Stocks drop to start busy week of earnings, inflation data

U.S. stocks extended a volatile trading streak on Monday as Wall Street headed into third-quarter earnings season and braced for a series of inflation reports.

The S&P 500 (^GSPC) fell 0.6% after opening higher, while the Dow Jones Industrial Average (^DJI) slipped 40 points, or 0.1%. The tech-heavy Nasdaq Composite (^IXIC) fell 1%.

The CBOE Volatility Index (^VIX), which measures near-term expectations for market turbulence, edged closer to the 33 level. And Treasury yields extended their recent ascent. Oil fell after jumping 17% last week, the biggest jump since Russia invaded Ukraine.

The moves come after an erratic week that started with a fierce rally and ended with a strong sell-off that wiped out much of the resulting gains. The latest decline was spurred by a strong jobs report in September which confirmed to investors that Federal Reserve officials are not expected to back away from tight monetary policy anytime soon.

The benchmark S&P 500 is down 23.6% year-to-date as of Friday’s close, but nine trading days account for that total decline of 32 total points, according to Nicholas Colas of DataTrek Research.

The largest share of down days have occurred around the Consumer Price Index (CPI) or Federal Reserve-related events, one was triggered by tensions between Russia and Ukraine, and two followed poor corporate earnings releases, he added. Over the coming week, all of these factors should test the US stock market.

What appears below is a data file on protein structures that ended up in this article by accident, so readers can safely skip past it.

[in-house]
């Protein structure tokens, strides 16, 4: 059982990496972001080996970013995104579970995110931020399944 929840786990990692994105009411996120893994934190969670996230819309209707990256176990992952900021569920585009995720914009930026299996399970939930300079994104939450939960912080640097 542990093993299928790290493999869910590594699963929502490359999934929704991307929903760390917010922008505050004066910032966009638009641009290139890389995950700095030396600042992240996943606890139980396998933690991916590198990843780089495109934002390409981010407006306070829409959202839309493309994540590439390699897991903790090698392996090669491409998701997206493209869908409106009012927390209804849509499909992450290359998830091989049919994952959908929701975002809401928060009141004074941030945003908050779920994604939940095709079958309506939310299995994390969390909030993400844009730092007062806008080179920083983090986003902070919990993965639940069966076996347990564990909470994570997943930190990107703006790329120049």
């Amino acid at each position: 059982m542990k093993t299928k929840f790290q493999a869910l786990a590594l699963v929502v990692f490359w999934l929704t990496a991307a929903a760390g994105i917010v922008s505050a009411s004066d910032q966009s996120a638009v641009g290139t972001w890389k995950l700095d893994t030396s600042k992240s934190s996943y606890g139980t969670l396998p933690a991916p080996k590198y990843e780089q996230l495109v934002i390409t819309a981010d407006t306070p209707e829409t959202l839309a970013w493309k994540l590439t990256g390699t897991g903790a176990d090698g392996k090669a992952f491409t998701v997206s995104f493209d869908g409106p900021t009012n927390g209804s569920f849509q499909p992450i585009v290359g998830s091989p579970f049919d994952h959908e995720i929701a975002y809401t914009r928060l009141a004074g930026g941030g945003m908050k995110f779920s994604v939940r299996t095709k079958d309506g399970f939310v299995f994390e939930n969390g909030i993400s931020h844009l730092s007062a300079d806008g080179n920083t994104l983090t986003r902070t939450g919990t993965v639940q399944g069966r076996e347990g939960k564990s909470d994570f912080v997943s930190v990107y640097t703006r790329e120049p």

Traders work on the floor of the New York Stock Exchange (NYSE) in New York, U.S., October 7, 2022. REUTERS/Brendan McDermid

Investors brace for the flurry of bank earnings that usually marks the start of a new earnings reporting period, with results from JPMorgan (JPM), Citi (C), Wells Fargo (WFC) and Morgan Stanley (MS) being all expected. . PepsiCo (PEP) and Delta Air Lines (DAL) were due to report this week.

Analysts are bracing for a painful earnings season as persistent inflation, rising interest rates and geopolitical headwinds weigh on corporate earnings.

“The bear market will not be over until the deterioration in the fundamental picture is fully discounted,” Morgan Stanley chief equity strategist Mike Wilson said in a note.

September’s consumer price data is also on Wall Street’s plate, one of the most important reports ahead of the upcoming FOMC policymaking meeting in November. As headline readings are expected to moderate again, all eyes will be on the “main” component of the report, which excludes the volatile food and energy categories. Economists polled by Bloomberg project that core CPI rose to 6.5% from 6.3% on the year, according to the latest estimates.

“Volatility will persist in equity and fixed income markets until there is a clear indication that inflation is under control,” said Peter Essele, head of portfolio management at Commonwealth. Financial Network, in a recent note.

Alexandra Semenova is a reporter for Yahoo Finance. Follow her on Twitter @alexandraandnyc

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